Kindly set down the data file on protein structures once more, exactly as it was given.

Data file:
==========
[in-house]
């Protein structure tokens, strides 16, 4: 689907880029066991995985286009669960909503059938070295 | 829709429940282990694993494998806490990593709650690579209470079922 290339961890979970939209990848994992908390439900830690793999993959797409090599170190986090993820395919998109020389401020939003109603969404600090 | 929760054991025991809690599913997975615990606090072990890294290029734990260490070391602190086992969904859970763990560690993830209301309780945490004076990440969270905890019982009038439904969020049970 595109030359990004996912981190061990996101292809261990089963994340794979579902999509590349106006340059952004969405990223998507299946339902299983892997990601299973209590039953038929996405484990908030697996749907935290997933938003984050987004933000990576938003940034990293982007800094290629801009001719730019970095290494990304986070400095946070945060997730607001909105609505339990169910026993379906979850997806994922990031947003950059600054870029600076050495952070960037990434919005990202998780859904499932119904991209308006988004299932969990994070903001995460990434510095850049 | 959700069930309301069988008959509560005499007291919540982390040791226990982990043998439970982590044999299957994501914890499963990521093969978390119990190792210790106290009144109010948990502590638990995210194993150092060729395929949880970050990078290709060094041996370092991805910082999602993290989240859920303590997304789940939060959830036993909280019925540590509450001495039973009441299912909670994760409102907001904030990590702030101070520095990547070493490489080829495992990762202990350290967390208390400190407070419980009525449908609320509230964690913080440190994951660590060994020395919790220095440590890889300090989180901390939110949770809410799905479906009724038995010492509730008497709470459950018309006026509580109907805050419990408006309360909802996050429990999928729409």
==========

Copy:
[in-house]
């Protein structure tokens, strides 16, 4: 689907880029066991995985286009669960909503059938070295 | 829709429940282990694993494998806490990593709650690579209470079922 290339961890979970939209990848994992908390439900830690793999993959797409090599170190986090993820395919998109020389401020939003109603969404600090 | 929760054991025991809690599913997975615990606090072990890294290029734990260490070391602190086992969904859970763990560690993830209301309780945490004076990440969270905890019982009038439904969020049970 595109030359990004996912981190061990996101292809261990089963994340794979579902999509590349106006340059952004969405990223998507299946339902299983892997990601299973209590039953038929996405484990908030697996749907935290997933938003984050987004933000990576938003940034990293982007800094290629801009001719730019970095290494990304986070400095946070945060997730607001909105609505339990169910026993379906979850997806994922990031947003950059600054870029600076050495952070960037990434919005990202998780859904499932119904991209308006988004299932969990994070903001995460990434510095850049 | 959700069930309301069988008959509560005499007291919540982390040791226990982990043998439970982590044999299957994501914890499963990521093969978390119990190792210790106290009144109010948990502590638990995210194993150092060729395929949880970050990078290709060094041996370092991805910082999602993290989240859920303590997304789940939060959830036993909280019925540590509450001495039973009441299912909670994760409102907001904030990590702030101070520095990547070493490489080829495992990762202990350290967390208390400190407070419980009525449908609320509230964690913080440190994951660590060994020395919790220095440590890889300090989180901390939110949770809410799905479906009724038995010492509730008497709470459950018309006026509580109907805050419990408006309360909802996050429990999928729409």